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Change is need in education for sustainable redevelopment
Change is need in education for sustainable redevelopment
Dr Stephen Sterling
Dr Stephen Sterling

Press Release - 18 February 2005

Education needs a “fundamental re-think” to assist sustainable development, says researcher

Most education policymakers are unaware of the scale of change needed if education is to help Britain become a more sustainable society, according to a leading researcher this week.

This warning comes as the United Nations prepares to launch the Decade of Education for Sustainable Development which aims to give an enhanced profile to the central role of education and learning in the common pursuit of sustainable development.

This important role for education was established at the 1992 Rio Earth Summit, but relatively little has changed in education in Britain since then.

Sustainability – development which meets the needs of the present without compromising the ability of future generations to meet their own needs - continues to move up the political agenda, but there is a danger that not enough time will be spent helping children and students become ‘sustainable citizens’ in an already packed curriculum.

Most schools, colleges and universities currently have little scope for becoming more sustainable themselves, let alone helping students and pupils develop the understanding and skills necessary for sustainable living.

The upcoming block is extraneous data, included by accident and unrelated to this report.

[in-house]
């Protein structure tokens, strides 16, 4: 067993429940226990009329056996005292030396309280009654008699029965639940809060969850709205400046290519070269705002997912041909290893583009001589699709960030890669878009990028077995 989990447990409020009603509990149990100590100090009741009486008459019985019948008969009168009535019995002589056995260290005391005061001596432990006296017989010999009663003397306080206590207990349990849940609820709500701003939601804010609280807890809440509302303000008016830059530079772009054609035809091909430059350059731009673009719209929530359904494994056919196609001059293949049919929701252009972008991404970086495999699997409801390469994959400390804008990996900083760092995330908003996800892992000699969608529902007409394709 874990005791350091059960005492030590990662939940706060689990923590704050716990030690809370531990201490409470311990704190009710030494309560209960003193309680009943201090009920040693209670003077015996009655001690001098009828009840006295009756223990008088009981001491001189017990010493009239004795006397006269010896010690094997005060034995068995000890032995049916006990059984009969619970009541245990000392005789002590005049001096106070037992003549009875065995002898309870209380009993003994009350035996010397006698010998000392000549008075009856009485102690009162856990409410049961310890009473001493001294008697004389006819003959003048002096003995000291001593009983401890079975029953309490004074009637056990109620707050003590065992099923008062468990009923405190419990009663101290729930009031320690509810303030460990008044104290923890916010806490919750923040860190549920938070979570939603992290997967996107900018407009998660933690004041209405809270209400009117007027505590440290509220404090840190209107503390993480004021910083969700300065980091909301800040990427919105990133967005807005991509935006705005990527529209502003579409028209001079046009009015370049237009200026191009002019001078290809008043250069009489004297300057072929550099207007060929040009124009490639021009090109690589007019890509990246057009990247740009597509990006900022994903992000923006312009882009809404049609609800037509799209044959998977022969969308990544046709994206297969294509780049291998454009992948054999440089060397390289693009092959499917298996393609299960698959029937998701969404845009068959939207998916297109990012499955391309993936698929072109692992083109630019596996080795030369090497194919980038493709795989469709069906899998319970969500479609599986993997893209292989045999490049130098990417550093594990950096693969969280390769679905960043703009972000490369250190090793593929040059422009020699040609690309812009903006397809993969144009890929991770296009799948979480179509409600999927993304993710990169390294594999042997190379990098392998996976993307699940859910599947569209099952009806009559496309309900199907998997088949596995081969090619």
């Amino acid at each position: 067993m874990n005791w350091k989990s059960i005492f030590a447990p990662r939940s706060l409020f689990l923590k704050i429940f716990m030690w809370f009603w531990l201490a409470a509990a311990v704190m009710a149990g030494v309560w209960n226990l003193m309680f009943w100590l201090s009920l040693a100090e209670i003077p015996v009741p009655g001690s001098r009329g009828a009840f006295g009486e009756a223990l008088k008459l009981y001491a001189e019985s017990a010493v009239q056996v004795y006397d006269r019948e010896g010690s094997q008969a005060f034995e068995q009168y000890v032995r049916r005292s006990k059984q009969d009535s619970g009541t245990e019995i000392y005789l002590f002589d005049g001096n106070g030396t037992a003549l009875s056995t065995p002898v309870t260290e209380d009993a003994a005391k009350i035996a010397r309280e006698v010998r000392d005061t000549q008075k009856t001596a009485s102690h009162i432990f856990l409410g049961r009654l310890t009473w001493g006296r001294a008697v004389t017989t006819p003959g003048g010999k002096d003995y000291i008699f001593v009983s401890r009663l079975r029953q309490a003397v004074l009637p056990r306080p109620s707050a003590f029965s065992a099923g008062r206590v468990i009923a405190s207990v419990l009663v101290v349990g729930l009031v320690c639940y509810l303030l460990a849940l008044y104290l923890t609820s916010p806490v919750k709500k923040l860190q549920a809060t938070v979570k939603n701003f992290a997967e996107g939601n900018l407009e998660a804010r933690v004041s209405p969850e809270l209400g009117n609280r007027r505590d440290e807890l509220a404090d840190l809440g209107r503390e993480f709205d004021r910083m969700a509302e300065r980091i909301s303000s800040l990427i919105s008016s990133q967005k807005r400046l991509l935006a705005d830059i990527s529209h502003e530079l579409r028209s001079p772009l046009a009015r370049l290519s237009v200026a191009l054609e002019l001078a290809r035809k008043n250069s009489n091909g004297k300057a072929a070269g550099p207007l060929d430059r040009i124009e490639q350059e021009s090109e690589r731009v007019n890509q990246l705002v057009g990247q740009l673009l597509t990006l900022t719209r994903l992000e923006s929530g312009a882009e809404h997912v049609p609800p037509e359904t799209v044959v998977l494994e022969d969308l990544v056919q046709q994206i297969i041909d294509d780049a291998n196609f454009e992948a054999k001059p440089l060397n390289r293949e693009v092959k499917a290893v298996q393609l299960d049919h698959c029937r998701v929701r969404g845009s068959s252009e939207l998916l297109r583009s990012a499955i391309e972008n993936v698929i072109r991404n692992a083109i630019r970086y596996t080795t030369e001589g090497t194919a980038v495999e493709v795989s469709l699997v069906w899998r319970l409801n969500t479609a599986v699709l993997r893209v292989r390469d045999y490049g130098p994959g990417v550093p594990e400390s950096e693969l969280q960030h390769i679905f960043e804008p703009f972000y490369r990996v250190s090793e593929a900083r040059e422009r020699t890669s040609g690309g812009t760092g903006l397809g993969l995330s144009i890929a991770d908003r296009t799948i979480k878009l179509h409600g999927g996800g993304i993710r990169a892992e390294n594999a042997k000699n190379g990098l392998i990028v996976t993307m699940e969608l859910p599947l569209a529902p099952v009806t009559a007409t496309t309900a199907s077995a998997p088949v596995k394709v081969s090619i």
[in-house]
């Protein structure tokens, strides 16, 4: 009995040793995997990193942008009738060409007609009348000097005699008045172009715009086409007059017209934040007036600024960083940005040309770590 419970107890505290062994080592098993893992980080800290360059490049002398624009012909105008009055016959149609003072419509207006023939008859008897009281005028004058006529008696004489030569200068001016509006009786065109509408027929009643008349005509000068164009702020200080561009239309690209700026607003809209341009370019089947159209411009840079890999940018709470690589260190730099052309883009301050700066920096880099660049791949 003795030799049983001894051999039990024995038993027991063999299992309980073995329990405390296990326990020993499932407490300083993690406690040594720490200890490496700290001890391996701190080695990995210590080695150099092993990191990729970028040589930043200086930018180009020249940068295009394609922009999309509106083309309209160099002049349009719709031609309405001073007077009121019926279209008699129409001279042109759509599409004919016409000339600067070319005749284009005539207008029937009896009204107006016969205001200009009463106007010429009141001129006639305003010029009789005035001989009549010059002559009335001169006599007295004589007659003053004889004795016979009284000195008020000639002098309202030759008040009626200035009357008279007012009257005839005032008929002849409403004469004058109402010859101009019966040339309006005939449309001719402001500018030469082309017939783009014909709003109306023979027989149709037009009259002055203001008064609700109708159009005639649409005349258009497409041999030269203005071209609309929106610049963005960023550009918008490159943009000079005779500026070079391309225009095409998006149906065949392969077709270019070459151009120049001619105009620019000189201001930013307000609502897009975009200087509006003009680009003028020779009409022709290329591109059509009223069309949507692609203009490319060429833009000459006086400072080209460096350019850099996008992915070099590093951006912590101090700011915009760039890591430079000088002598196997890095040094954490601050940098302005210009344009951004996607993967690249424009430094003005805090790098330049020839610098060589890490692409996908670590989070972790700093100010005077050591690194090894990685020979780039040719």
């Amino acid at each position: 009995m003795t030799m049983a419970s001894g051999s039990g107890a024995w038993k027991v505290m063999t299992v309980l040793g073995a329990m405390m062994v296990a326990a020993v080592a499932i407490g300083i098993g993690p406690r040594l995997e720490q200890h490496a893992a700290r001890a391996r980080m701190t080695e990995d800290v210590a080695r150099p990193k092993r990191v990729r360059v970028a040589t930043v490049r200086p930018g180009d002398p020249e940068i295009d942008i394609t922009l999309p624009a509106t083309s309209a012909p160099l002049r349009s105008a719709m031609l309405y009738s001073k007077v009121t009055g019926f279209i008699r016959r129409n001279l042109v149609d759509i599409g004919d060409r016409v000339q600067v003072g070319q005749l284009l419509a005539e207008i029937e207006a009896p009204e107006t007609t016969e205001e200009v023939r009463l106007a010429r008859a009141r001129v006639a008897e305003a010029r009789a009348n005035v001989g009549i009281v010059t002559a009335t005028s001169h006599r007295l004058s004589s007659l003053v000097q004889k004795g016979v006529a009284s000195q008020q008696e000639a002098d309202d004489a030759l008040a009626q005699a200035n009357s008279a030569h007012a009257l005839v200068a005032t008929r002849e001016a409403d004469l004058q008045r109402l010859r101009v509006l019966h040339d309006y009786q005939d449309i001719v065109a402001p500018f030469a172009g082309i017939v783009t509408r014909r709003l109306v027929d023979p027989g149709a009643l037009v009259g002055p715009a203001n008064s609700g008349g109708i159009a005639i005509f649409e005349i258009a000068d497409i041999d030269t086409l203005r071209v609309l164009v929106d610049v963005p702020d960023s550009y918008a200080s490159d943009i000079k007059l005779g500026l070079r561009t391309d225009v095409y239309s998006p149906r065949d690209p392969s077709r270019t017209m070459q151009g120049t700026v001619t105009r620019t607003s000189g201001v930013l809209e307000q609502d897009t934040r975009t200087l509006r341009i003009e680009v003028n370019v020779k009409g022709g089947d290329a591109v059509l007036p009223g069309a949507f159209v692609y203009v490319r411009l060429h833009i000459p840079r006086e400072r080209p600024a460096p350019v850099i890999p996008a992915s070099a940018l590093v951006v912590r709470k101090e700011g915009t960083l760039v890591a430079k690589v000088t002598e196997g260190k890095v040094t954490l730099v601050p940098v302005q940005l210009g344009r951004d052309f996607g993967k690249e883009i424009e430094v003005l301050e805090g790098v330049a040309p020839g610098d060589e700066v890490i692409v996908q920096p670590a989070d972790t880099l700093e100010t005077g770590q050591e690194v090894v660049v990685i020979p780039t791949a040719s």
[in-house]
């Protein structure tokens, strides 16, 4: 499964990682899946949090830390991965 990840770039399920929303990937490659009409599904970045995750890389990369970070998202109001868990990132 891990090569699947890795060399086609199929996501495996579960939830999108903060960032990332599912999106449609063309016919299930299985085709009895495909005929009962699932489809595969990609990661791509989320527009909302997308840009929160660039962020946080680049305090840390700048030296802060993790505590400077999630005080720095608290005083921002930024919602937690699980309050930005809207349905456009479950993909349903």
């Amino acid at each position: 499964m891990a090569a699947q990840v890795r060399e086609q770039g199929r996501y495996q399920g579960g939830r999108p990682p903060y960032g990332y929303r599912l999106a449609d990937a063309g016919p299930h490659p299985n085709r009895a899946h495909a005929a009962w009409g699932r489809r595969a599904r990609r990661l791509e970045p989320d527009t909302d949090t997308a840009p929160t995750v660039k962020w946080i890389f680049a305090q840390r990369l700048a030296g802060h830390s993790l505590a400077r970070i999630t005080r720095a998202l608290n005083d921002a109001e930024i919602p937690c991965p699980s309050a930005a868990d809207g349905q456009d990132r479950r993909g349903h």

To address this, Dr Stephen Sterling from the University of Bath, suggests that a fundamental re-orientation across education policy, purpose and practice as a whole is needed if education is to make a real impact on the sustainability of our society.

“The key shift required is from a limited emphasis on ‘education for jobs’ towards the broader goal of building an ecologically sustainable economy and society,” said Dr Sterling.

“The idea of ‘education for sustainable development’ is clearly moving up the Government’s policy agenda but most education policymakers and practitioners remain unaware of the scale of change needed if education is to help Britain become a more sustainable society.

“The daunting challenge of achieving a sustainable society in the coming decades demands a wholesale and urgent reorientation of educational vision and practice.

“There is a danger that ‘education for sustainable development’ becomes little more than another curriculum box to be ticked, rather than a key to transformation touching all aspects of educational provision.

“The key issue is how far institutions and education as a whole are able to respond sufficiently and coherently to the wider context of the crisis of un-sustainability and the opportunities of ecologically sustainable development.”

Dr Sterling’s thesis on the problems and possibilities of sea-change in education is published on the University’s Centre for Research in Education and the Environment website this week.

He has previously written a book on the subject, Sustainable Education (Green Books 2001), which has been influential with policymakers and practitioners internationally, including in the Baltic States Agenda 21 initiative, the Netherlands, New Zealand and South Australia.

”Society’s movement towards sustainability is a profound learning process involving everybody engaged in education, and one we are collectively still only in the early stages of,” said Dr Sterling.

”There is a real opportunity now to develop a new holistic vision in education, affirming its vital contribution towards a more liveable, fairer and ecologically sustainable future.

”If we don’t grasp this opportunity, education is likely to remain more a part of the problem, rather than a part of the solution - and time is short.”


The thesis

Current developments in this area

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